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  15. Melissa
    Sep 15, 2013 @ 09:20:56

    Bundling = not for me.

    I’ve been a digital convert since the original Kindle rolled out. I don’t want physical books piling up. I don’t want to have to store them or deal with finding them a new home. I have a lovely digital bookshelf that I can download from in an instant. And with Calibre and a backup in the cloud, I’m not afraid to lose them to a proprietary format or the whim of a digital retailer.

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  16. Heather
    Sep 15, 2013 @ 10:51:38

    I’d be interested in bundling. I’m still primarily a print reader though I’m dipping my toe into the ebook world.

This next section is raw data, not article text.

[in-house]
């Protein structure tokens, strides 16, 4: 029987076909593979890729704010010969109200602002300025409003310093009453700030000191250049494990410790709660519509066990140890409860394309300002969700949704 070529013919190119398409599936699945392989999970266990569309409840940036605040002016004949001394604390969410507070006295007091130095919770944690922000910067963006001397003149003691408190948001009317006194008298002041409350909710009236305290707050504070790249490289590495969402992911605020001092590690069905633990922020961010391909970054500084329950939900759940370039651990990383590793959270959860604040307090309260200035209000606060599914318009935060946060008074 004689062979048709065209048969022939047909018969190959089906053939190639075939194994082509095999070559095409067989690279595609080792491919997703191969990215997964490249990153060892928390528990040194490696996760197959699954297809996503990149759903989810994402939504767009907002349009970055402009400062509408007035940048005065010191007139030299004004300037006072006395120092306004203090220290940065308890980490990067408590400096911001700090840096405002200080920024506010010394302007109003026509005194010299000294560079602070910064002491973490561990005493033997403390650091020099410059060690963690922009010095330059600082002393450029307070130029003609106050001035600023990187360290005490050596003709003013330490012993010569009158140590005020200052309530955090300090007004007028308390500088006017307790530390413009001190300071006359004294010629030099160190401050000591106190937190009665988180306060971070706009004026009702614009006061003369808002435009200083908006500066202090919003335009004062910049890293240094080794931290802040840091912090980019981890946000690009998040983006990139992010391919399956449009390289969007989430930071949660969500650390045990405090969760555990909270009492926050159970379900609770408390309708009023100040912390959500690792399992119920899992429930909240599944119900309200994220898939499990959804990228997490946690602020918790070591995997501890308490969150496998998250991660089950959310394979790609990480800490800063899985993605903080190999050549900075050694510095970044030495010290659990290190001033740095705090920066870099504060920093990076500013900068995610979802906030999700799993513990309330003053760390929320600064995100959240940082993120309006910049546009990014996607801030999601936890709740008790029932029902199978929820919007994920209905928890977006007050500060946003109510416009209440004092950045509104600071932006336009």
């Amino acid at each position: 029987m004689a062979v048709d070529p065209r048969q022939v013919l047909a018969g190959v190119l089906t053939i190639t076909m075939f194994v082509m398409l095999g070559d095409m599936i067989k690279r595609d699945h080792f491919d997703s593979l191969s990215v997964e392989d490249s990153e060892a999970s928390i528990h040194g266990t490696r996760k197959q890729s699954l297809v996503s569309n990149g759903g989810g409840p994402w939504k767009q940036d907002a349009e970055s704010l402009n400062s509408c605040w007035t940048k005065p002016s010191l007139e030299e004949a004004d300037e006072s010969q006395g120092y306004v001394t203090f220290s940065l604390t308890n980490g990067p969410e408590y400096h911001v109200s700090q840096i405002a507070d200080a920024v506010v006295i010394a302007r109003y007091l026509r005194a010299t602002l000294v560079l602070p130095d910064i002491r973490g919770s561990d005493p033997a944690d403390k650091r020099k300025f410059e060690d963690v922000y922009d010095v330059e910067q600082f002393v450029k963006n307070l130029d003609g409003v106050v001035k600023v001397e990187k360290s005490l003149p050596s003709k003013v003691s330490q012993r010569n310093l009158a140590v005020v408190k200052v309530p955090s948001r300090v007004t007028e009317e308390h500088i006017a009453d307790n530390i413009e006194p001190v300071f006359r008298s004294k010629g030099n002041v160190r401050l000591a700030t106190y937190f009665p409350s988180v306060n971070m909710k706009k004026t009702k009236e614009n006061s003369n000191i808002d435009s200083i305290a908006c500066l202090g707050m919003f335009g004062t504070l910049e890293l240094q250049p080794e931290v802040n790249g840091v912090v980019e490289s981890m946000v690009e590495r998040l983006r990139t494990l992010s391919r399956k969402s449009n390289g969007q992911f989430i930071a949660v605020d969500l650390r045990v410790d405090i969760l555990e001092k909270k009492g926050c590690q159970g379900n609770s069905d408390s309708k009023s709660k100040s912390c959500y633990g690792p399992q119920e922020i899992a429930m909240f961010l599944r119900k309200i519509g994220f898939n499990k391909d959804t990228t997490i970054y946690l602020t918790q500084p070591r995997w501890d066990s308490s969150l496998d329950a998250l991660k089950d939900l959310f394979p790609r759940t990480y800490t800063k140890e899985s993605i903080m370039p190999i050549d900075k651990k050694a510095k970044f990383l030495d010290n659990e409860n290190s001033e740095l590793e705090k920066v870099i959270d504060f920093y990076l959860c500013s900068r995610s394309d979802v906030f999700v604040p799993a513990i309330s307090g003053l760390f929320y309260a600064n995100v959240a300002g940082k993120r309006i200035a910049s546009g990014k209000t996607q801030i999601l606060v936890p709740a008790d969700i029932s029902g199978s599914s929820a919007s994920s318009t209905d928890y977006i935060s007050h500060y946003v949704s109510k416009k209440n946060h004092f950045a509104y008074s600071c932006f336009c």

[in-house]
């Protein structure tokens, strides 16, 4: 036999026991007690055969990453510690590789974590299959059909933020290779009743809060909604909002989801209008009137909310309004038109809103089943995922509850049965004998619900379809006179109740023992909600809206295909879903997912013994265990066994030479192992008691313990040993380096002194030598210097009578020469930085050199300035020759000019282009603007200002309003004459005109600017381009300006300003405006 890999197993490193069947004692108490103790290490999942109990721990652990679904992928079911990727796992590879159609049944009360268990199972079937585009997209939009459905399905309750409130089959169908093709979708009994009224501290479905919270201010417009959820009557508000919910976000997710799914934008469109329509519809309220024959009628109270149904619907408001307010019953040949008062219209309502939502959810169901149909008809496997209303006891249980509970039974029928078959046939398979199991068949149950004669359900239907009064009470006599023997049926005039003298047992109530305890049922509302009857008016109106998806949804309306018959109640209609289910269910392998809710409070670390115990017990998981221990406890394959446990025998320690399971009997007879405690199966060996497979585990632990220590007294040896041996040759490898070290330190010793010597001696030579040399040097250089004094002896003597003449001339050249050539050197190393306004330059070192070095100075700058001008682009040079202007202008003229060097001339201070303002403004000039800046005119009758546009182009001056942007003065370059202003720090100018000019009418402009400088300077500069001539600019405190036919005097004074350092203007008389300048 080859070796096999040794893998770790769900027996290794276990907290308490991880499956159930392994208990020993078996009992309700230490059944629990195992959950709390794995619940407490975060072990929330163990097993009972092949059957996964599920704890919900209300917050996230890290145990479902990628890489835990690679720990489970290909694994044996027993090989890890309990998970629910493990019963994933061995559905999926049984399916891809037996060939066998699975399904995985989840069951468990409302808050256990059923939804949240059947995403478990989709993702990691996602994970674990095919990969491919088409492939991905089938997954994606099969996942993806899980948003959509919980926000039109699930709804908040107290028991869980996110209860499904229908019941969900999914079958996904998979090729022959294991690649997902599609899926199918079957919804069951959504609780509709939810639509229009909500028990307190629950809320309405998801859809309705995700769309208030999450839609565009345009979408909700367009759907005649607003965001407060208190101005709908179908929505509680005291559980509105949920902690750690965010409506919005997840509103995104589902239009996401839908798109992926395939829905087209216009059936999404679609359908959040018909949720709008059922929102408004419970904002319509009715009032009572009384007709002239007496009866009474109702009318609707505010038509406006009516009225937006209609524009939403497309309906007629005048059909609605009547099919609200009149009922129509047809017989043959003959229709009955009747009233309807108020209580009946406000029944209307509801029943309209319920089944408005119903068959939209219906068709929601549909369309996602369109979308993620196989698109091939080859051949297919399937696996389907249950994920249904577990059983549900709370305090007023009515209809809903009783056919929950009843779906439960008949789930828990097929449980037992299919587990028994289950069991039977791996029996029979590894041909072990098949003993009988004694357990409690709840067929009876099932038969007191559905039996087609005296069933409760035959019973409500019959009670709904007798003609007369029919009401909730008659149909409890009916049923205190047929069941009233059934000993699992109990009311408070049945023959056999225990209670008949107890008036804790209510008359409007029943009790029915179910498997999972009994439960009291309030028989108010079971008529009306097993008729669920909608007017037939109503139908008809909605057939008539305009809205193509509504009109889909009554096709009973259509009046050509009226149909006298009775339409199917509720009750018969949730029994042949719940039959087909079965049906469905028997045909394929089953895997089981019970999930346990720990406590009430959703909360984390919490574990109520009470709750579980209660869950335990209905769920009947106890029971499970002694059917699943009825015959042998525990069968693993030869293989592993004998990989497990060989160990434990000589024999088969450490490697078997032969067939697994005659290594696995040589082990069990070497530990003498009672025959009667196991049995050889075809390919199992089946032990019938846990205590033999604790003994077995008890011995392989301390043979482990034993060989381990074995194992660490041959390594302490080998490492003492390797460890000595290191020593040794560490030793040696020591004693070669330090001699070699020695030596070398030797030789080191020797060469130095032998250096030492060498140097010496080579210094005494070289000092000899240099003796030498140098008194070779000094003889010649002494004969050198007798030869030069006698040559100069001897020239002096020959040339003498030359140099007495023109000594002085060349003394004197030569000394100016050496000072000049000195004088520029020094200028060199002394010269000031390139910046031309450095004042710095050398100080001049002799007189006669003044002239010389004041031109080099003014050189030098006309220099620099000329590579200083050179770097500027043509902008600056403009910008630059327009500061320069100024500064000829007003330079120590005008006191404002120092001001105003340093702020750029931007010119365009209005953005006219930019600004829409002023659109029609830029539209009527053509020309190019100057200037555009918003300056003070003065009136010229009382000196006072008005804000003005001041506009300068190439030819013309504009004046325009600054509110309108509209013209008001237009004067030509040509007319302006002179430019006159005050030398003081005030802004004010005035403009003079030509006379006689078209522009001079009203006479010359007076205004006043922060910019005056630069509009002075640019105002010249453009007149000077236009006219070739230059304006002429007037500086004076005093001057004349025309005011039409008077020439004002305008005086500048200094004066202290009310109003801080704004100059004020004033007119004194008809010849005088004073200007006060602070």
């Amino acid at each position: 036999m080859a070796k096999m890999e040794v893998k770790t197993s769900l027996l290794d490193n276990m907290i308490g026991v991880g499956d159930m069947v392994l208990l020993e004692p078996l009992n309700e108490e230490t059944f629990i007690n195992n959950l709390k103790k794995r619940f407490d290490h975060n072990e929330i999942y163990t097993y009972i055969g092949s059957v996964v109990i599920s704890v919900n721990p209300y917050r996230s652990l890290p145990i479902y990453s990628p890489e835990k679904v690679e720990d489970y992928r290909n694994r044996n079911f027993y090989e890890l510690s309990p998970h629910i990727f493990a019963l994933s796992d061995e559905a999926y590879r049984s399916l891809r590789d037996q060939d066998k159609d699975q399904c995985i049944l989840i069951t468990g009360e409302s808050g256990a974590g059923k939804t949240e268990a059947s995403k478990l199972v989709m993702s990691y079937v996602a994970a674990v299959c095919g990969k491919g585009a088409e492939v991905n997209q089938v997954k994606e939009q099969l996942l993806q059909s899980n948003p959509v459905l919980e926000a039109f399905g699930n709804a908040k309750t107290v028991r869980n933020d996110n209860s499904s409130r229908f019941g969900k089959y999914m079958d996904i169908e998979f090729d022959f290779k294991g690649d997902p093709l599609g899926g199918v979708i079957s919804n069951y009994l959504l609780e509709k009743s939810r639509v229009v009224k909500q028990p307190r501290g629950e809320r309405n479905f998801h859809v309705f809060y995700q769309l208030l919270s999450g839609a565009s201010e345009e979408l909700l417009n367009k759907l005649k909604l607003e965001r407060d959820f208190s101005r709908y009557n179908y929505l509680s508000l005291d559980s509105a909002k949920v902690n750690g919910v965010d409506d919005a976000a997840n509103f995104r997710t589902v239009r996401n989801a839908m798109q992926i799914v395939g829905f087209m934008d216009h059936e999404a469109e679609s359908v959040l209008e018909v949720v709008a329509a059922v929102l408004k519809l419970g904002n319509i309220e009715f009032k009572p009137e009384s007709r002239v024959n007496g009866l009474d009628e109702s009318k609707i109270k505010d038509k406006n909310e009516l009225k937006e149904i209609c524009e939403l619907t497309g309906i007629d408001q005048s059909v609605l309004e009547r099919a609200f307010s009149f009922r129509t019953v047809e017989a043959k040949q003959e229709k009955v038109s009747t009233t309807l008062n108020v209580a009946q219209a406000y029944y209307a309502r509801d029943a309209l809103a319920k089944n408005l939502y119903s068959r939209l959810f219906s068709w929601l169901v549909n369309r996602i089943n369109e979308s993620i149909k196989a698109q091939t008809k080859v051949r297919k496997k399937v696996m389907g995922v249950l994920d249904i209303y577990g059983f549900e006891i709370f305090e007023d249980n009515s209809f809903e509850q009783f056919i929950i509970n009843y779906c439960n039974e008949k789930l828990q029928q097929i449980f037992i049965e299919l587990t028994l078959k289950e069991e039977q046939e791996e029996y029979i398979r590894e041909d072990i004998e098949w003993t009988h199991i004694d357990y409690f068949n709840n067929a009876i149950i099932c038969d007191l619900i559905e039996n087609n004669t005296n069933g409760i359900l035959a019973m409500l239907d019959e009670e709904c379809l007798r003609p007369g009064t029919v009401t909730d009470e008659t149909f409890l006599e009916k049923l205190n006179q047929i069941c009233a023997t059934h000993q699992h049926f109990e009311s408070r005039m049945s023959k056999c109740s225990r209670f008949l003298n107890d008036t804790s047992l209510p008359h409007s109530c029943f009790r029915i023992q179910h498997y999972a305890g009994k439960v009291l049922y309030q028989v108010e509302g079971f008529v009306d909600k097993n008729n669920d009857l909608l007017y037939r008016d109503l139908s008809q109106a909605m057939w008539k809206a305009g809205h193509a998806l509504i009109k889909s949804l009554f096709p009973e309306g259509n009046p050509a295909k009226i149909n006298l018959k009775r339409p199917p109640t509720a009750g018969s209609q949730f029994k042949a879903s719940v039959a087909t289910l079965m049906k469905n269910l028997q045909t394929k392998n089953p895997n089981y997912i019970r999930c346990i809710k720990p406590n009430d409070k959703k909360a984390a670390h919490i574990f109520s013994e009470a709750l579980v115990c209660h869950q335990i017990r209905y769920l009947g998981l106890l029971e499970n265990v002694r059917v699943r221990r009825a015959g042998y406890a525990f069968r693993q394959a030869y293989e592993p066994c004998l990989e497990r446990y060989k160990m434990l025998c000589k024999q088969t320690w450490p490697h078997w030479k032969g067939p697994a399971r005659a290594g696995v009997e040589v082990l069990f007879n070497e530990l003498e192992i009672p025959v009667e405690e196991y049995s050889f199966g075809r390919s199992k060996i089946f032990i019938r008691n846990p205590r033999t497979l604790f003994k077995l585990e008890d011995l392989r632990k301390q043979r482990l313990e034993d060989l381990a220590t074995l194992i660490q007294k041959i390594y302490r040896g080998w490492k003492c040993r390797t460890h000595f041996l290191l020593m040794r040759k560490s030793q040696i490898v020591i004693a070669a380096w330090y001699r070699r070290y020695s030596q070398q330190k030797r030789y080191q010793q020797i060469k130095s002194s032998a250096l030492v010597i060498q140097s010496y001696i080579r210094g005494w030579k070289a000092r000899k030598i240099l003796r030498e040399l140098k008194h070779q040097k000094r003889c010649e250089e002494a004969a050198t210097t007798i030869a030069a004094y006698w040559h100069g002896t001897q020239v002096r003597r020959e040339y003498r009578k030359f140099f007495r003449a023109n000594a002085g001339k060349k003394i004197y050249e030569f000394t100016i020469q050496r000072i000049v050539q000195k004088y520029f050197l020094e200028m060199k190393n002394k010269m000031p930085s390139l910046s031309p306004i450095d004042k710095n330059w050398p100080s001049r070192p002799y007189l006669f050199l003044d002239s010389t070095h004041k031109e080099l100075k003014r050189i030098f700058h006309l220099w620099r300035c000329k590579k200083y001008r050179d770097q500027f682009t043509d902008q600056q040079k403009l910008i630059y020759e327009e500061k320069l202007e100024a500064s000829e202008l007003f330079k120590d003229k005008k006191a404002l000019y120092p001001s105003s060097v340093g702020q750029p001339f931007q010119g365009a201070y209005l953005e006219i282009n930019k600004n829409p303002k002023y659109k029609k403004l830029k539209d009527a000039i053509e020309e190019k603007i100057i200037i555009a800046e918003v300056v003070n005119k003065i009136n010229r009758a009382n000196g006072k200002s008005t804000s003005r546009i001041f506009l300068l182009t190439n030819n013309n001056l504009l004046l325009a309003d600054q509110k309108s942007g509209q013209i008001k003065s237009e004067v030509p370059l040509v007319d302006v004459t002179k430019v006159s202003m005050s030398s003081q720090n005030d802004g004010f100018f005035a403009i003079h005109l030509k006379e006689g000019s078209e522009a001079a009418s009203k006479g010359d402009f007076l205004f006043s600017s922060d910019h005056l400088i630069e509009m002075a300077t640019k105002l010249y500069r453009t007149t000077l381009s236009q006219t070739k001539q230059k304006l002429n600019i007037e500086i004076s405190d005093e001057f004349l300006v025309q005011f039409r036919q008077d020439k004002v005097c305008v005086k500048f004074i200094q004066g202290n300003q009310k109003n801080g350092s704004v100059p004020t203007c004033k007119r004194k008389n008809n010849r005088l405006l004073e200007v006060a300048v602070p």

I think I’d primarily do it for my keeper authors though…there are authors I would love to have digital so I could travel with them for easy re-reads. But I hate to spend just as much on the ebook as I *already* spent on the print version. If I could add a digital copy for a couple bucks more rather than the cost of another book…it’d been a much easier decision.

    ReplyReply

  17. Erin
    Sep 15, 2013 @ 10:55:08

    I have been reading both a print and digital reader for some time now. There are authors that I still MUST have the physical copy because they are some of my all time favorites. I have been migrating to digital more and more because of some of the lower prices and the ability to take my books anywhere. I have started to buy digital copies of my favorites and this bundling option is something I would JUMP at the chance for.